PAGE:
February 20, 2016

Are living Africans nested within Eurasian genetic variation (?)

The picture on the left (source) shows quite nicely that according to current understanding, Africans are nested within Eurasian genetic variation. The modern humans have the following structure:

(Early modern human lineage detected as admixture in the Altai Neandertal, ((Asians, Europeans), Africans)),

and then there are two deeper layers of Eurasian hominins (Neandertal/Denisovans) and the "Mystery hominin" that mixed into Denisovans.

Africans are thus just a leaf of the Eurasian family tree, casting serious doubt -if this model is to be believed- to the position that H. sapiens originated in Africa and are descended from people who never left the continent. It seems much simpler to derive them from an early migration (~200kya?) from Asia which would nicely explain why the continent's first sapiens populations appear tentatively in the northeastern corner, and why they do not replace archaic hominins for most of the 200 thousand years until today. In a reversal of perspective it is not Skhul/Qafzeh that are the "migration that failed", but rather the Omo 1 outlier is.

One might argue that this is just a consequence of the fact that lots of ancient genomes have been published from Eurasia, but none from Africa. So, there are all these branches of deep archaic Eurasians simply because there are no genomes of deep archaic Africans.

But, this explanation does not really work. If Africans had any significant ancestry deeper than the split of "Early modern human lineage", then this lineage would be closer to (Asians, Europeans) than to Africans. However, Kulhwilm et al. assert that it is "equally related to present-day Africans and non-Africans". If they had any ancestry deeper than ((Denisovans, Neandertals), H. sapiens), then (Denisovans, Neandertals) would be closer to non-Africans than to Africans. Well, they are, but this is now satisfactorily explained by admixture from (Denisovans, Neandertals) into non-Africans, thanks to genomes like Ust Ishim, K14, and Oase which have big chunks of Neandertal ancestry that can't be explained any other way. No need to invoke any such lineage when a simpler well-documented alternative exists.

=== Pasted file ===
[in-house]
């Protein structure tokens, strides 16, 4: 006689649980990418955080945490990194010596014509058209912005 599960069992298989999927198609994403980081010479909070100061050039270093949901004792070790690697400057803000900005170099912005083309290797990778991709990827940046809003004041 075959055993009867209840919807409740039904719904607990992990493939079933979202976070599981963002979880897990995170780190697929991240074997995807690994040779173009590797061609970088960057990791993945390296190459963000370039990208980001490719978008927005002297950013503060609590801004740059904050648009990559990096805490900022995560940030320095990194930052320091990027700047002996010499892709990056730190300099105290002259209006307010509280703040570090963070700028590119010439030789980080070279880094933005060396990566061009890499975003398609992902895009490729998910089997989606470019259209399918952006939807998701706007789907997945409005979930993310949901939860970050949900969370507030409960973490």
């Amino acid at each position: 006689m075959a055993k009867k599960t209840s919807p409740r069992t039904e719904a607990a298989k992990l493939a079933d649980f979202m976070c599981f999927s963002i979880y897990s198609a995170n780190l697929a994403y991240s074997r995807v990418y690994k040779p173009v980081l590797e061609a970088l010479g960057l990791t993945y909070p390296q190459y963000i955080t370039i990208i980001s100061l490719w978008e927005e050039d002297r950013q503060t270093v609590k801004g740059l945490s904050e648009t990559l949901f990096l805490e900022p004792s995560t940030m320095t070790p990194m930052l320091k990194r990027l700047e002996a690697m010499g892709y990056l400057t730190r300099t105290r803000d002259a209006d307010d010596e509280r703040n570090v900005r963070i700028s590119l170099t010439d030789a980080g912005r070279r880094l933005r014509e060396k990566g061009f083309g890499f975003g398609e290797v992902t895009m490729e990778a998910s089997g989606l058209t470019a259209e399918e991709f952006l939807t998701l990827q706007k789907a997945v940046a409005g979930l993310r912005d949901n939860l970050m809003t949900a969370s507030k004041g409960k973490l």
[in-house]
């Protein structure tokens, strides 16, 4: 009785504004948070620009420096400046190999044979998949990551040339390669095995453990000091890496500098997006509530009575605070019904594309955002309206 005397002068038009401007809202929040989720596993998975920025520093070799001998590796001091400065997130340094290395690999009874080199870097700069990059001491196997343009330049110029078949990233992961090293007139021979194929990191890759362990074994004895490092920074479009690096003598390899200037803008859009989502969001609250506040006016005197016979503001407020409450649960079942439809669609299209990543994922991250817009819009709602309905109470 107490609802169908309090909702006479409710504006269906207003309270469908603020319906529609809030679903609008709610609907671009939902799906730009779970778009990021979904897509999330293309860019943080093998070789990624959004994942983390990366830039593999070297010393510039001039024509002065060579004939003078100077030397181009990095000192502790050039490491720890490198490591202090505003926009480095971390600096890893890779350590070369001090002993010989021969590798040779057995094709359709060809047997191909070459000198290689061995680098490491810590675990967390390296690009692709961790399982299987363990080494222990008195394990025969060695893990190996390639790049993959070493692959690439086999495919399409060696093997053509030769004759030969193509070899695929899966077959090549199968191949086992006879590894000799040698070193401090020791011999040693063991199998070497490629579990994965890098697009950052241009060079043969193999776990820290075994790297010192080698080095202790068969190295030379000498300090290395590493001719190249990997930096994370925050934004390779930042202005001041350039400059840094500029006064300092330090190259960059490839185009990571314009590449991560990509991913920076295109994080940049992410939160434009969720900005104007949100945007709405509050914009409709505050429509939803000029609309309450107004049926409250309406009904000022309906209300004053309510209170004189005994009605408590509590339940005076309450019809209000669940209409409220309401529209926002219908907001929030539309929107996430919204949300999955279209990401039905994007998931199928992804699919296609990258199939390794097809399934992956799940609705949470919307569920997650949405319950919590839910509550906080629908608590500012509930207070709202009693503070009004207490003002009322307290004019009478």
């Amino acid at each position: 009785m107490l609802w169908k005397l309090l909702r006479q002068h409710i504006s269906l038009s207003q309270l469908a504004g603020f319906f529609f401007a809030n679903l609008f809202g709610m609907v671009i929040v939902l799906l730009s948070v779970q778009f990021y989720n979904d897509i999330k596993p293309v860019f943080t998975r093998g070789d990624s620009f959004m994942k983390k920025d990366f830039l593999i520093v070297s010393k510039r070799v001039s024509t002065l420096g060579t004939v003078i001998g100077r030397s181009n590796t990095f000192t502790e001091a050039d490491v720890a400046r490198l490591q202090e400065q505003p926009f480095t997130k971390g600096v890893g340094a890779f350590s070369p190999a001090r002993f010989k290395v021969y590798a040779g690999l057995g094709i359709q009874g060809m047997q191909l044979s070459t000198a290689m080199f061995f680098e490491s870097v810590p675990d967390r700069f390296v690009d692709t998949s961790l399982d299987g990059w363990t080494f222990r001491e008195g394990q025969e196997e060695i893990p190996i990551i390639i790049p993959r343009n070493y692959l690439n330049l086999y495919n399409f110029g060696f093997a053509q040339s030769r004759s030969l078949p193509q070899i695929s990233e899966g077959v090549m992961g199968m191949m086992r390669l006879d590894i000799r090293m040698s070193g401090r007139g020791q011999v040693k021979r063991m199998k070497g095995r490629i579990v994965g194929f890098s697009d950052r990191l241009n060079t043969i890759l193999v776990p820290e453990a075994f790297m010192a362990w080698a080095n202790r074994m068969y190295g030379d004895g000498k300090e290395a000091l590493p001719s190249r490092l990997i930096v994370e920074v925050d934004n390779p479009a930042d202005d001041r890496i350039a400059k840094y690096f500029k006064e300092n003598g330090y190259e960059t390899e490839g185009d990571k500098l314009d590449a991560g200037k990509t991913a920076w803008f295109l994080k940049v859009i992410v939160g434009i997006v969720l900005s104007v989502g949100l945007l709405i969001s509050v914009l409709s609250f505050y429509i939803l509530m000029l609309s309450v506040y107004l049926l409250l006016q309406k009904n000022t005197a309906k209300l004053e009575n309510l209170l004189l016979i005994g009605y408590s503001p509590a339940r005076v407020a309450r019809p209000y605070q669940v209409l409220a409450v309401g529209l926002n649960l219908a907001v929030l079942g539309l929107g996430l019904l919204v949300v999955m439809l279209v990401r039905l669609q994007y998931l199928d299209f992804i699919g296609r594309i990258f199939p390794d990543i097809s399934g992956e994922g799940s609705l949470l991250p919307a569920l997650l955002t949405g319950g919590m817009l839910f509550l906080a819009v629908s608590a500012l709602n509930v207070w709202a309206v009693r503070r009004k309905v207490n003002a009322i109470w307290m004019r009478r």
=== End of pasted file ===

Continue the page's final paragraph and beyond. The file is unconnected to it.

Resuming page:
The presented phylogeny negates the possibility of the existence of collateral archaic African kin of the extant Africans that admixed with them, and leads to the conclusion that Africans are nested within Eurasian variation because they really are. This is, of course, incompatible with the statistically inferred archaic introgression into Africans which indeed postulates the existence of such archaic Africans and their contribution to extant ones.

I don't see any obvious flaw with Kulhwilm et al. but if its model is right, then it does lead to some rather extreme conclusions. It contradicts the evidence for archaic introgression; if Hsieh et al. is wrong (and I don't seen any evidence for that either), then Kulhwilm et al. can be saved, but only if Africans are really nested within several layers of Eurasian variation and did not admix at all with the morphologically diverse archaic Africans of the paleoanthropological record. This also doesn't seem right now that we know that sapiens-archaic admixture was a common occurrence in Eurasia. The reversal of perspective alluded to above may help here by removing the opportunity for admixture, but that too is, of course, an extraordinary claim.

In sum, I am rather convinced that the latest discoveries have muddled the origin story of our species and some major rethink is needed to evaluate the totality of the evidence.

32 comments:

Grogard said...

I've thought for a while now out of africa is bunk, but I will turn this even further on its head.

An intermediate population that is half african and half eurasian from which they both split is never something that made any sense.

We have to either speak of mixing or speak of evolution, not speak of some convoluted third option of anti-mixing. That is we either came from mixing various ancient groups together, or came from evolving (which is multi-regionalism). Out of Africa is really a mixing hypothesis with "rare, infrequent" evolution that can be all but discounted. Multiregionalism is an evolution+diffusion and hypothesis - but migrations are not discounted, either.

So as a mixing scenario like out of africa, a blended modern human that has all the DNA of all the races together doesn't make any sense. That is an end result not a basis for a starting point.

So if we see this while I don't think it totally discounts out of africa or validates multiregionalism, what it really implies is that there's already two separate populations at this point which are not mixed together and that the eastern neanderthals are in between them. One eurasian population that provides a lot of the genes we have today outside of africa and one separate one probably already in africa which is more african-like - with the eastern neanderthals in contact with both.